### PROBLEM SOLVING PROCESS

LADDE, GANGARAM S.

UNIVERSITY OF SOUTH FLORIDA

DEPT. OF MATHEMATICS AND STATISTICS

Prof. Gangaram S. Ladde

Dept. of Mathematics and Statistics

University of South Florida.

#### Problem Solving Process

#### Synopsis:

The goal of this work is how to develop and how to foster the problem solving process. Observing the problem solving process as a puzzle solving/game playing process, we make a serious efforts to provide a detailed conceptual procedure of the development, understanding and applying the proposed problem solving process in a systematic and unified way. In this context, the concept of decomposition-aggregation problem solving process is introduced, and its strategy is outlined.

PROBLEM SOLVING PROCESS

G. S. Ladde

Department of Mathematics and Statistics

University of South Florida

4202 East Fowler Avenue, CMC 342

Tampa, Florida 33620-5700 USA

**ABSTRACT:** The goal of this work is how to develop and how to foster the problem solving process. By observing the problem solving process as a puzzle solving/game playing process, we make serious efforts to provide a detailed procedure for the development, understanding and applying the proposed problem solving process in a systematic and unified way. In this context, the concept of decomposition-aggregation problem solving process is introduced. Furthermore the decomposition-aggregation problem solving strategy has been outlined in a systematic way.

**1.INTRODUCTION:** A junior/senior level undergraduate course, MA-460-Problem Seminar with Applications course in the Department of Mathematics, the State University of New York at Potsdam in 1975 [5] was developed. The author is grateful to Professor Clarence F. Stepenens and his colleagues, eventually, this proposed new course became a regular course in the department. In fact, this course further strengthened the newly developed “Four Year Bachelor’s-Masters Degree Program [7]” that was initiated by Professor Clarence F. Stephens in the Department of Mathematics, SUNY-Potsdam. The success of program was a topic of discussion during 1980’s and 1990’s at the National level [5]. The course was composed of the following basic components: (i) training for a mathematical problem solving process, (ii) promoting understanding of a mechanism in the problem solving process, (iii) fostering student interests in mathematics, engineering and sciences, (iv) developing mathematical model building and critical thinking abilities, and (v) instilling self-esteem and confidence-“CAN DO”. The problem seminar course was divided into two parts, namely, (1) General Problem Seminar and (2) Special Problem Seminar. The general problem seminar consists of solving a set of problems that are based on the basic course work in mathematics (Calculus, Linear Algebra, Introduction to Abstract Algebra and Advanced Calculus. On the other hand, the special problem seminar part consists of (a) an individual study of a special topic of student interest in mathematics and (b) a topic of interest in any one of the fields in biological, business, chemical, economic, educational, engineering, medical, physical, and social sciences. At the beginning of the semester, each student needed to provide her/his two personal topics interest: one in mathematics and another other than mathematics. Students’ personal interests and desires are important factors for the success and fun/enjoyment in the course. Within the first two weeks, each student makes her/his own choice of topics (one in mathematics and other in other areas of subject matter). Otherwise, based on the students’ interests, instructor (author) recommends the topics for their choice.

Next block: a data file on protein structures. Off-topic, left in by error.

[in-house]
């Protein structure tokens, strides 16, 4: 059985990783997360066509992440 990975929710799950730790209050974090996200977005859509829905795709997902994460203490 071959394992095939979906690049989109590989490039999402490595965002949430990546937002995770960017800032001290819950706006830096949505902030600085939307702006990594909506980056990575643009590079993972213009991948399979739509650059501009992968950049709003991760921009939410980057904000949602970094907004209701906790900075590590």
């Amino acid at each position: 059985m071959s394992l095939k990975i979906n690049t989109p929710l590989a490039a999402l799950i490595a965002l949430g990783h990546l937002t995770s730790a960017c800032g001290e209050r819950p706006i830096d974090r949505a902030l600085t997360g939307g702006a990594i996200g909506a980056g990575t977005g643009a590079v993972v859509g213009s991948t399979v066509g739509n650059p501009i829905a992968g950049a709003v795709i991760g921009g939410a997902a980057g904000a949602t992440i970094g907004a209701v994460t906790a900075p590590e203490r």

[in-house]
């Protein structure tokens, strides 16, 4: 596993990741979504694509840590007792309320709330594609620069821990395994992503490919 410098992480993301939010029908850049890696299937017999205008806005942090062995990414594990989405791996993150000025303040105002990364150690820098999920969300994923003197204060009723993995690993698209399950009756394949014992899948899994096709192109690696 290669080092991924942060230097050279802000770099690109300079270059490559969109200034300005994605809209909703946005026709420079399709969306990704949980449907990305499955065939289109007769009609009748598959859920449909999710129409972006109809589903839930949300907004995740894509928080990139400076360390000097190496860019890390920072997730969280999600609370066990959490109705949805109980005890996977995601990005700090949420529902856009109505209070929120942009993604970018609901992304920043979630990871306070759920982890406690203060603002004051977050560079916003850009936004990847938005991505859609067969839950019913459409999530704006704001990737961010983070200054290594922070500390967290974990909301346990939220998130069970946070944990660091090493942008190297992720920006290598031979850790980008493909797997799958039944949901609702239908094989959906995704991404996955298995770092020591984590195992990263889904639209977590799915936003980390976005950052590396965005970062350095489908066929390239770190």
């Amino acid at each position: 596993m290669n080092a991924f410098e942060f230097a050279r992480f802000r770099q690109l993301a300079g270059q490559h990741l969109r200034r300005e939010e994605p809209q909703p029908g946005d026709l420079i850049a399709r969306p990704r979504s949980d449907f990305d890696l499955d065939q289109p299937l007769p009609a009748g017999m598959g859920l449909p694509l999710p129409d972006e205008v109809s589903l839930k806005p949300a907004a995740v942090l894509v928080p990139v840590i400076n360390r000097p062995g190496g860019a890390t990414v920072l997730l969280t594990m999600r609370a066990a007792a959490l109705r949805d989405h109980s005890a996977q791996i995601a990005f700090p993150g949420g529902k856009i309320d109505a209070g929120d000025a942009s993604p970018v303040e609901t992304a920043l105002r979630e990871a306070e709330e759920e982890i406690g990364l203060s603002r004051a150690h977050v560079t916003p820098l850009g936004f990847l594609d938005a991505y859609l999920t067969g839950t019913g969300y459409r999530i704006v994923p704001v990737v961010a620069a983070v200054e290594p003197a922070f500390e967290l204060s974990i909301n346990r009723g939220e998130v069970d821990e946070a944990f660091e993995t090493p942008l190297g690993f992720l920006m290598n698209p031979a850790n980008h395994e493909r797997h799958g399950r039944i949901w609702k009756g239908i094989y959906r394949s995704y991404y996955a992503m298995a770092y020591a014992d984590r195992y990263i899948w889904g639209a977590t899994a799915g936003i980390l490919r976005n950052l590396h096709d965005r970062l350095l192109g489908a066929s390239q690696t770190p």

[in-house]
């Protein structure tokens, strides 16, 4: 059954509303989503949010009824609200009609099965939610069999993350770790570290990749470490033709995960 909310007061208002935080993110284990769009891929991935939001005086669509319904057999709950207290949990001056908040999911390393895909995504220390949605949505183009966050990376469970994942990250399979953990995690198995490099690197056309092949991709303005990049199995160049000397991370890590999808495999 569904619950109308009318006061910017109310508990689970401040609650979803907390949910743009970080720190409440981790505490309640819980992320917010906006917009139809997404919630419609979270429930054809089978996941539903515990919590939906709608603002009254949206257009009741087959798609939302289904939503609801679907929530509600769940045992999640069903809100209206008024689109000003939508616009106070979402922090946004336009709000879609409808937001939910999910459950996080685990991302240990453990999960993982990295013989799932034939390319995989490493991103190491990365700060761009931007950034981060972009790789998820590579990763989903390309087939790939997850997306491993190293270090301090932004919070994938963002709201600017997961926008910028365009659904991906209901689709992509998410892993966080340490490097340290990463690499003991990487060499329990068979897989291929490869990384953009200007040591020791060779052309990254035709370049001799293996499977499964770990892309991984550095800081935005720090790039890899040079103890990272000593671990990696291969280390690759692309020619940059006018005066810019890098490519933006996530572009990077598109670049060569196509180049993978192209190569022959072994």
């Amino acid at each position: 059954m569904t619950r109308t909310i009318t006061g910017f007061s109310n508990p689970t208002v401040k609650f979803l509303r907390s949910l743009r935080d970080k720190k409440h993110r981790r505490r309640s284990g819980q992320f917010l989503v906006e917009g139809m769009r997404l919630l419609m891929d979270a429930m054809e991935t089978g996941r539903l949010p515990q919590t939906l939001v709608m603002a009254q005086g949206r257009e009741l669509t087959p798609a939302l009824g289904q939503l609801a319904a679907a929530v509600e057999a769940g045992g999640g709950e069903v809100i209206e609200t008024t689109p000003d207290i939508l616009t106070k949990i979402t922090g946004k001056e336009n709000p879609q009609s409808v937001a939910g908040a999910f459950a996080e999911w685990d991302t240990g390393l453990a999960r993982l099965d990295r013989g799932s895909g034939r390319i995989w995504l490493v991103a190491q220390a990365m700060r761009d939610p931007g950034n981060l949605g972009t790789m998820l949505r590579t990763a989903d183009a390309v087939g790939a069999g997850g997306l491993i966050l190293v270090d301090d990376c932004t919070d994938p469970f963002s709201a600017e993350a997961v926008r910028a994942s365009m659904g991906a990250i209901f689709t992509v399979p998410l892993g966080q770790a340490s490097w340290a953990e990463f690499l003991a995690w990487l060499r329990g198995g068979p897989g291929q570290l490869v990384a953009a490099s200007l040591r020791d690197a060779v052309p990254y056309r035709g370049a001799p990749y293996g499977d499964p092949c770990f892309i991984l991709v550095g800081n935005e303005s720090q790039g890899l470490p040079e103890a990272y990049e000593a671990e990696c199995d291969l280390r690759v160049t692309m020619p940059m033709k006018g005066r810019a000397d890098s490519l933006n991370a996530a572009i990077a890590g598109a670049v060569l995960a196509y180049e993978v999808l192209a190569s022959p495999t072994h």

**2.LECTURES:** The instructor (author) gave 9-10 hourly lectures in the class. The

lectures cover the outlines of the following topics [1,3] with detailed illustrations:

1. Problem Solving Processes

2. Description and Mechanism of Problem Solving Processes

3. Process of Developing Maturity (at the student level background)

4. Collecting and Organizing Material

5. Style of Research Project

6. Presentation of Report

About 6-7 classroom contact hours are used to go over the solutions of general problem sets in the class. Most of the time, students presented their solutions under the supervision of the instructor (author). Students are encouraged to take active participating role in the discussions. During the last 6-7 weeks, students begin presenting their special topic research findings. In addition to open unlimited office hours, the remaining contact hours used for “Mathematical Clinic” that is developed by the author in 1975 [5].

**3. MATHEMATICAL CLINIC [5]:** The mathematical clinic is a kind of mathematical instructions featuring the problem reading and understanding, identifying the symptoms/difficulties, the critical problem analysis, discussion of a specific problem statements with given pieces of information and goal(s), and solution strategies. Furthermore, it provides facility for mathematical diagnosis and treatment for a student who has difficulty in solving he problem. All students are strongly advised to participate in the mathematical clinic, even though they are not sick of problem(s). The procedure for operating mathematical clinic is as follows: A student is expected to explain (if possible) her/his difficulty in a problem solving process; otherwise, an instructor (author) begins asking question or a series of questions to identify and to understand the level and kind of difficulty in solving the problem. After identifying the level of difficulty, the student will be given a hint to solve that particular level difficulty. He or she is expected to spend some time working on it, and if he/she still has some difficulty, then the instructor will provide another hint and the student will again recommend to work on it. If he/she is not able to complete the solution, then the instructor demonstrates how to use the given hints that were provided earlier to solve the difficulties in the problem solving process.